Hey, I'm allowed to be ambitious.
I want to end eczema. Nobody should have to live with this nasty condition. It can make your life hellish; it can make you wish it was over. I know all about eczema. I was born with it about 40 years ago and it has been with me ever since. It's in my family. My father's father had it. A cousin has it. My sister does. And guess what, I've managed to pass it on to my daughter.
To start with, I want to raise a million dollars for eczema research. That's right, a million bucks. This is not a number I associate with any bank account of mine. But I work at a major research university and I know roughly what it takes to get a real project that produces results off the ground.
In fact, a million isn't anywhere near enough to start solving this problem. But we have to start somewhere.
In posts to come I will talk about what we might get started with a million dollars. Now let me say what inspired me to get off my ass and write.
Last year I signed up for the newsletter from the National Eczema Association. These folks are wonderful. I felt like "at last, here's a charity that means something to me." I'm always getting unsolicited phone calls from foundations for breast cancer research, AIDS, veterans, policemen, terminally ill children. And I know that these are all worthy causes. Hell, I have relatives who have died from cancer and someone dear to me is living with it. But I live every day with my personal curse and I never hear about anyone doing anything for me. Now it's not even about me--it's about my children and (I hope) grandchildren. And anyone else who lives with the pain and shame of chronic itch.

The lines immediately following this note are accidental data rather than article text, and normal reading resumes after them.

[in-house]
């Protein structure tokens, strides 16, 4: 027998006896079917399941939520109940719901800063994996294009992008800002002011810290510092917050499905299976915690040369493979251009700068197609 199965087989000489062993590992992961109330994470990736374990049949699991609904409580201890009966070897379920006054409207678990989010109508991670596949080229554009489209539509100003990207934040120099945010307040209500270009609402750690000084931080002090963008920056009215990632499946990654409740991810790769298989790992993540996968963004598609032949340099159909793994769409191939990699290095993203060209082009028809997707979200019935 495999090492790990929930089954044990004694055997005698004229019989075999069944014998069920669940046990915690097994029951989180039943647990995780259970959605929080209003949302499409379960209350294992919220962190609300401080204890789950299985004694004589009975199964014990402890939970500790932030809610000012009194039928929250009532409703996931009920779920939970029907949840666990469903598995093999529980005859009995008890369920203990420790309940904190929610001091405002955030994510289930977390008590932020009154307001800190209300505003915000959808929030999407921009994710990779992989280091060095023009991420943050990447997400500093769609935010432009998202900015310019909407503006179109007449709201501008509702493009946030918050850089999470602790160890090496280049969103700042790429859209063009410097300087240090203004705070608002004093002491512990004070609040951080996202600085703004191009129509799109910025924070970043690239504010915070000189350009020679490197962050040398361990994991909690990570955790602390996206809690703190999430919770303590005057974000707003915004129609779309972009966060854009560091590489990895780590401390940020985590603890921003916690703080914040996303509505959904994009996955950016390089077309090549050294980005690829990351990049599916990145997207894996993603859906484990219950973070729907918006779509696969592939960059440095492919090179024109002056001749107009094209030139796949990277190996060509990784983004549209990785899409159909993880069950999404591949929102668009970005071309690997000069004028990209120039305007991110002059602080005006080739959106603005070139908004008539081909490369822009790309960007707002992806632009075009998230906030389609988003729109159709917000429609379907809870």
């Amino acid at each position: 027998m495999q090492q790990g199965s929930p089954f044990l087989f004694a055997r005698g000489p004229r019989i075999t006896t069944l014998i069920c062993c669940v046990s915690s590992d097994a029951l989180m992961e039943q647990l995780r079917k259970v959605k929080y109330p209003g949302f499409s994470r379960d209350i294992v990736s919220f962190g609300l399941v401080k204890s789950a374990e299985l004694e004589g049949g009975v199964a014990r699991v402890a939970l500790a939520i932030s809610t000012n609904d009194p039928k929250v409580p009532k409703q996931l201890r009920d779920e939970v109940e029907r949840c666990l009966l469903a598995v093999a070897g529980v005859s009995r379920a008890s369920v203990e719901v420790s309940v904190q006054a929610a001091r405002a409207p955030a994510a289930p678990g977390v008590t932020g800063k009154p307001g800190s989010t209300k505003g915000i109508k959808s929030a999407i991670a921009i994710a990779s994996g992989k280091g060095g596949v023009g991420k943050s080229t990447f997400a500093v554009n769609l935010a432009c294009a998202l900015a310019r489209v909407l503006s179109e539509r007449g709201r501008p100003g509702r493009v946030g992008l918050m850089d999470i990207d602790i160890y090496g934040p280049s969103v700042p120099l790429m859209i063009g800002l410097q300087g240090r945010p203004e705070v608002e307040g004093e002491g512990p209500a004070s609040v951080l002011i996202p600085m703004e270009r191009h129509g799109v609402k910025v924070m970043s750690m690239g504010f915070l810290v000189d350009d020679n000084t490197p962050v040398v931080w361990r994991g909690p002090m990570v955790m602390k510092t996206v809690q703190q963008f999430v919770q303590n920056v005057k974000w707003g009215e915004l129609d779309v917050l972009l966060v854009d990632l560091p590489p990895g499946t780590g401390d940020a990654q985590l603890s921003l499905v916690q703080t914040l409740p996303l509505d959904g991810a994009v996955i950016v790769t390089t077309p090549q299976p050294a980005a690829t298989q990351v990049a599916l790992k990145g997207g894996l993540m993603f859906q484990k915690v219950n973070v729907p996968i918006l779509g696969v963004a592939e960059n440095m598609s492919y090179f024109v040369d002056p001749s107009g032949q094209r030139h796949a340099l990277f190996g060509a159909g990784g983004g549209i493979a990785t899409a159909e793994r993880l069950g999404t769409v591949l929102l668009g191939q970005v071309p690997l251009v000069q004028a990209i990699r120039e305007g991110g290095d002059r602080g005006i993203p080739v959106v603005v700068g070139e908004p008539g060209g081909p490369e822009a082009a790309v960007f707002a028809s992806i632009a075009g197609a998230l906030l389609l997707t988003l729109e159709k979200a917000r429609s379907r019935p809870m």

So yesterday I get the NEA's annual report in the mail. It lists all their accounting numbers and the times they were mentioned in the media. In short, eczema is not on the media map. And the NEA's budget is too small by a factor of 10, if I'm being generous. Total revenues for fiscal year 2009: $529,668. Total expenses: $525,582. Of the expenses, for support, education, and awareness: $372, 415. For research: $30,961.
That's right, thirty-one thousand dollars.
My business is science, and I know $31k is not enough to pay a single graduate student salary for a year. (I also know that the National Institutes of Health are the major research funding agency in the U.S., and I would like to find out at what level they're supporting eczema research.) But I am convinced, and I have evidence, that patient advocacy groups can make a difference. For one thing, the NIH tends to support basic research and loses interest once that research becomes useful for anything. Patients themselves only care about results.
I know that wealthy philanthropists regularly write checks for many millions of dollars. One or more of these people either has eczema or has a child or grandchild with it. And they might like to donate, but it hasn't occurred to them that they can, or they don't know where to give, or which scientists or doctors are really worth supporting.
I'm going to find the big donors and get their money to work. My hope is that this blog helps them find me. I'll work out the details as I go along. Are you with me?